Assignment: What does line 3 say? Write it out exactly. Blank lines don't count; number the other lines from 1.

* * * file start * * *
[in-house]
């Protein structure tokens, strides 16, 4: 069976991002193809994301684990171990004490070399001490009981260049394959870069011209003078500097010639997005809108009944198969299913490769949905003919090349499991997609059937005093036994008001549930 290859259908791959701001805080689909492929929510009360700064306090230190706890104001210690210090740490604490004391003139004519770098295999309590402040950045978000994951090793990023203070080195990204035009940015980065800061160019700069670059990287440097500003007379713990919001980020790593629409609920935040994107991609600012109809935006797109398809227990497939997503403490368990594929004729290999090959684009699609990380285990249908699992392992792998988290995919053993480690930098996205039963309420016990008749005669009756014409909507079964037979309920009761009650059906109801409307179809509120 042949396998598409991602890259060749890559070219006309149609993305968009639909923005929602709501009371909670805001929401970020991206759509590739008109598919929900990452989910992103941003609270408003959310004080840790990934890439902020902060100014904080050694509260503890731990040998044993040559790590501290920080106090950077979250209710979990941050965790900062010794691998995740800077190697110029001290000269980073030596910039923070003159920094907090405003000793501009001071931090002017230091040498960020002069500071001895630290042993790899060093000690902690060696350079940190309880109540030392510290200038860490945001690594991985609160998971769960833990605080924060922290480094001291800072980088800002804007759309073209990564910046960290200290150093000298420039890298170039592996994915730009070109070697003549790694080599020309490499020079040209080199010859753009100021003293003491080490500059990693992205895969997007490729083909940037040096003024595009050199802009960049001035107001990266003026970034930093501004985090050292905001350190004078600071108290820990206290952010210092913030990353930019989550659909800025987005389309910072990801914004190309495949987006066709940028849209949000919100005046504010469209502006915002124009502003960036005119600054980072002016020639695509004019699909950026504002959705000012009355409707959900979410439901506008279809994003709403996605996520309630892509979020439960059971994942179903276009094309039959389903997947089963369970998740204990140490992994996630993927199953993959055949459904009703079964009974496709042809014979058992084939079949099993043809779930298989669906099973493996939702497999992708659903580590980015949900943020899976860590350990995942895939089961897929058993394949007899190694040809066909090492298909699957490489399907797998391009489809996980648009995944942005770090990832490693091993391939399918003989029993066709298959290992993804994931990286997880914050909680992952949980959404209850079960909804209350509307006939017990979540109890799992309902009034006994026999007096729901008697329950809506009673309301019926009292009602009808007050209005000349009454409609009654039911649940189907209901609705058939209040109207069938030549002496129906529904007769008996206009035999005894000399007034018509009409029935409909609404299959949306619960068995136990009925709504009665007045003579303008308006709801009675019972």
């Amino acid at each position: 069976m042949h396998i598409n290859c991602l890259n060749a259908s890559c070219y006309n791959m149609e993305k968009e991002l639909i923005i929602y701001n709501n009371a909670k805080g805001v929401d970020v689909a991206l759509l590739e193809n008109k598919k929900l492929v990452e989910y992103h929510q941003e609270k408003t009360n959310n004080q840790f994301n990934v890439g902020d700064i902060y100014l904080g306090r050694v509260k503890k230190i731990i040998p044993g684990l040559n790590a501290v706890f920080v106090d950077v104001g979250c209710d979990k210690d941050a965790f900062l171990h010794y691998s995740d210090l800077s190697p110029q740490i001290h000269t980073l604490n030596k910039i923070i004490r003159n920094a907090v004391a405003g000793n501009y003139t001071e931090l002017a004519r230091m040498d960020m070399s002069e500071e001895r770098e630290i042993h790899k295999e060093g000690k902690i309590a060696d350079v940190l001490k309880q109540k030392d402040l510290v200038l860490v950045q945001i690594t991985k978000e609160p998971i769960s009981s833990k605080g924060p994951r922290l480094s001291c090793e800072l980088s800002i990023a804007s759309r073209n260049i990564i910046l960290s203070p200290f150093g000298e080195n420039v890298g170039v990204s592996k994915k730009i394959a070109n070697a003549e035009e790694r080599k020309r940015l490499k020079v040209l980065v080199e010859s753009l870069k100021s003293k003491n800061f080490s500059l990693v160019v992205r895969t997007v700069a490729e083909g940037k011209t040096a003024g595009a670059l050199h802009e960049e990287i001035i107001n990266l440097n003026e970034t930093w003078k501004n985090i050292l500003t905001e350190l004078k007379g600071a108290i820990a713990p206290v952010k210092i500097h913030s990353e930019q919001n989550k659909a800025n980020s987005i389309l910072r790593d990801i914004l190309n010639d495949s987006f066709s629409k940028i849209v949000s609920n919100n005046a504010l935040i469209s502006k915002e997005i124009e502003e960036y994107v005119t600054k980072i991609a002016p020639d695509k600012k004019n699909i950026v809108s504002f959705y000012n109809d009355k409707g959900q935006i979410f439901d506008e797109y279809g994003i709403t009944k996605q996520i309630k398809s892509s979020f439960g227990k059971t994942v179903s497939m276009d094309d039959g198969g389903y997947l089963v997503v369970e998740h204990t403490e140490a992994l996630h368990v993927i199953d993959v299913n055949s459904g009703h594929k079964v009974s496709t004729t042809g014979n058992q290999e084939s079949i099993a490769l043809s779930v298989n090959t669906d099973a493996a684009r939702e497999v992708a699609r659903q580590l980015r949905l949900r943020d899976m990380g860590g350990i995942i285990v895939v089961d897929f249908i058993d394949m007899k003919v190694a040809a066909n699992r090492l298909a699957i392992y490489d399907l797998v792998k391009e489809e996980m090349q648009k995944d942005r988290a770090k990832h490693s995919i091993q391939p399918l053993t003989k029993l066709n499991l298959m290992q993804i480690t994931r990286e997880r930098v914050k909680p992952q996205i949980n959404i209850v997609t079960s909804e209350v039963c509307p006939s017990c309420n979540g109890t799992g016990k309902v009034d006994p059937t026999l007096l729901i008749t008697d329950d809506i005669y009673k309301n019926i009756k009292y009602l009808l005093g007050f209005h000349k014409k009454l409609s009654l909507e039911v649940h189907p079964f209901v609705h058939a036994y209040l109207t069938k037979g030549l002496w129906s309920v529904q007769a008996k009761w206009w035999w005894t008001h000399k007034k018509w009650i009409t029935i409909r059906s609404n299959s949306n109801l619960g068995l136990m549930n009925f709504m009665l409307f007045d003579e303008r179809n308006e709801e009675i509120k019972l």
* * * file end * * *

């Amino acid at each position: 069976m042949h396998i598409n290859c991602l890259n060749a259908s890559c070219y006309n791959m149609e993305k968009e991002l639909i923005i929602y701001n709501n009371a909670k805080g805001v929401d970020v689909a991206l759509l590739e193809n008109k598919k929900l492929v990452e989910y992103h929510q941003e609270k408003t009360n959310n004080q840790f994301n990934v890439g902020d700064i902060y100014l904080g306090r050694v509260k503890k230190i731990i040998p044993g684990l040559n790590a501290v706890f920080v106090d950077v104001g979250c209710d979990k210690d941050a965790f900062l171990h010794y691998s995740d210090l800077s190697p110029q740490i001290h000269t980073l604490n030596k910039i923070i004490r003159n920094a907090v004391a405003g000793n501009y003139t001071e931090l002017a004519r230091m040498d960020m070399s002069e500071e001895r770098e630290i042993h790899k295999e060093g000690k902690i309590a060696d350079v940190l001490k309880q109540k030392d402040l510290v200038l860490v950045q945001i690594t991985k978000e609160p998971i769960s009981s833990k605080g924060p994951r922290l480094s001291c090793e800072l980088s800002i990023a804007s759309r073209n260049i990564i910046l960290s203070p200290f150093g000298e080195n420039v890298g170039v990204s592996k994915k730009i394959a070109n070697a003549e035009e790694r080599k020309r940015l490499k020079v040209l980065v080199e010859s753009l870069k100021s003293k003491n800061f080490s500059l990693v160019v992205r895969t997007v700069a490729e083909g940037k011209t040096a003024g595009a670059l050199h802009e960049e990287i001035i107001n990266l440097n003026e970034t930093w003078k501004n985090i050292l500003t905001e350190l004078k007379g600071a108290i820990a713990p206290v952010k210092i500097h913030s990353e930019q919001n989550k659909a800025n980020s987005i389309l910072r790593d990801i914004l190309n010639d495949s987006f066709s629409k940028i849209v949000s609920n919100n005046a504010l935040i469209s502006k915002e997005i124009e502003e960036y994107v005119t600054k980072i991609a002016p020639d695509k600012k004019n699909i950026v809108s504002f959705y000012n109809d009355k409707g959900q935006i979410f439901d506008e797109y279809g994003i709403t009944k996605q996520i309630k398809s892509s979020f439960g227990k059971t994942v179903s497939m276009d094309d039959g198969g389903y997947l089963v997503v369970e998740h204990t403490e140490a992994l996630h368990v993927i199953d993959v299913n055949s459904g009703h594929k079964v009974s496709t004729t042809g014979n058992q290999e084939s079949i099993a490769l043809s779930v298989n090959t669906d099973a493996a684009r939702e497999v992708a699609r659903q580590l980015r949905l949900r943020d899976m990380g860590g350990i995942i285990v895939v089961d897929f249908i058993d394949m007899k003919v190694a040809a066909n699992r090492l298909a699957i392992y490489d399907l797998v792998k391009e489809e996980m090349q648009k995944d942005r988290a770090k990832h490693s995919i091993q391939p399918l053993t003989k029993l066709n499991l298959m290992q993804i480690t994931r990286e997880r930098v914050k909680p992952q996205i949980n959404i209850v997609t079960s909804e209350v039963c509307p006939s017990c309420n979540g109890t799992g016990k309902v009034d006994p059937t026999l007096l729901i008749t008697d329950d809506i005669y009673k309301n019926i009756k009292y009602l009808l005093g007050f209005h000349k014409k009454l409609s009654l909507e039911v649940h189907p079964f209901v609705h058939a036994y209040l109207t069938k037979g030549l002496w129906s309920v529904q007769a008996k009761w206009w035999w005894t008001h000399k007034k018509w009650i009409t029935i409909r059906s609404n299959s949306n109801l619960g068995l136990m549930n009925f709504m009665l409307f007045d003579e303008r179809n308006e709801e009675i509120k019972l």